Hours before Israel announced a ceasefire following 11 days of fighting with Hamas, some 500 progressive Jews in Canada gathered online for a virtual vigil “against violence between Jews and Palestinians.”
“Instead of despairing, we choose this moment to stand in solidarity with those on the ground who are working to repair Jewish-Arab shared society and bring about an end to the occupation,” said the program’s organizers, JSpaceCanada, Canadian Friends of Peace Now, and the New Israel Fund of Canada.
The recent violence between Israel and Hamas was “the culmination of years of neglect and inaction towards peace.”
The hour-long program heard from Dana Mills, director of development and external relations at Peace Now’s Israel office.
Working for peace while rushing in and out of bomb shelters is an “irony not lost on us,” she said.
What’s the message to Diaspora Jews who might feel reluctant to criticize Israel in time of war? They shouldn’t be pro-Israel or pro-Palestinian but pro-peace and against violations of human rights, Mills advised.
“Criticizing actions that are illegal and damaging is something that aids Israel and Palestine,” she said. “Please continue to advocate for peace and justice and with that, you will help everyone.”
Michal Sella, head of Givat Haviva, an Israel-based education centre that promotes reconciliation between Arabs and Jews, said the need to foster mutual understanding is greater than ever.
But she had harsh words for the Israeli leadership, saying the recent fighting with Hamas was “pretty much orchestrated from the top. We are all part of this political game where our leaders are just using us.
“I can’t image a normal democratic country where a mini civil war starts in the streets, and the prime minister doesn’t say anything for 24 hours,” Sella said.
Ben Murane, executive director of New Israel Fund of Canada, told the program that the latest round of fighting provided Jews and Palestinians with a “powerful call to action” and the realization “that if something is not done from within Israeli society, it will tear itself apart.”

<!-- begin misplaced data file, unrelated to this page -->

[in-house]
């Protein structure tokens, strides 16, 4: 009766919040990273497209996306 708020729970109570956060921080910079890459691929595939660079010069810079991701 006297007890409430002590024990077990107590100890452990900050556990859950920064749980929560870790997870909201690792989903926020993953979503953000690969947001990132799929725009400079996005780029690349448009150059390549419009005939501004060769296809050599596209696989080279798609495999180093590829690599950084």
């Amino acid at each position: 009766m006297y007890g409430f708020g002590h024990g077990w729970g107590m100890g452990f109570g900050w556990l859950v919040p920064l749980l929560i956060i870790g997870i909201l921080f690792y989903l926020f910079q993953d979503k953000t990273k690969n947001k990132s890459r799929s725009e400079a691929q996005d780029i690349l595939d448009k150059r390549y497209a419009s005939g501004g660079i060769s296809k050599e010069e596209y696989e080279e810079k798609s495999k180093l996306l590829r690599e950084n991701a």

He said there’s a growing movement in Israel that believes the answer to Jewish and Palestinian extremism and violence is partnerships, including within government.
The “groundswell” movement has seen 27 demonstrations of Jews and Palestinians against violence that sprang up on roadsides and town squares across the country, as well as interfaith parades and delegations of Jews and Arabs visiting victims of violence in hospitals.
“Israeli civil society has within it what is necessary to fix what has been broken.”
He said the NIF in Israel has launched a one-million shekel fund to fuel initiatives aimed at easing tensions “and begin picking up the pieces of this mess.”
Gabriella Goliger, national chair of Canadian Friends of Peace Now, advised to “become as informed as informed as possible and draw on multiple sources. Question the propaganda and be careful what you share on social media.”
She encouraged reaching out to those “beyond your own camp,” including Palestinians, Arabs and Muslims, and to fellow Jews “who do not think as you do. Acknowledge your differences but acknowledge too their distress and understand where they are coming from, and why.”
Michael Morgenthau, chair of JSpace’s policy committee, said “we cannot forget the occupation, the blockade, the evictions, racism. This is not the Israel we were promised by our teachers when we were young.”
He also referenced the “hatred on display around the world in recent days… so much explicit anti-Semitism.” But, “do not let the detractors stop you and stop us from the future that we want, a future without running to bomb shelters, where these kinds of vigils are no longer needed.”
In his remarks, Mohammed Hashim, executive director of the Canadian Race Relations Foundation, noted that hostilities occur between Israel and the Gaza Strip regularly.
“I’m tired of it. I don’t want to see this anymore.”
He noted that while many Muslims and Jews are friends, “there’s always the elephant in the room: How do we talk about Israel and Palestine? It’s a difficult conversation to have. I honestly don’t know how we’re going get there.”
But Canada is the ideal place to have that conversation, “because if it can’t happen here, where can it happen?”
Canadian musician and composer Lenka Lichtenberg sang songs of peace, while Rabbi Lawrence Englander, founding rabbi of Solel Congregation in Mississauga, recited Kaddish.
Other partners in the program were Ameinu Canada, Canadian Friends of Rabbis for Human Rights, Congregation Shir Libeynu, Danforth Jewish Circle, Temple Kol Ami, Oraynu Congregation for Humanistic Judaism, and Temple Beth Ora.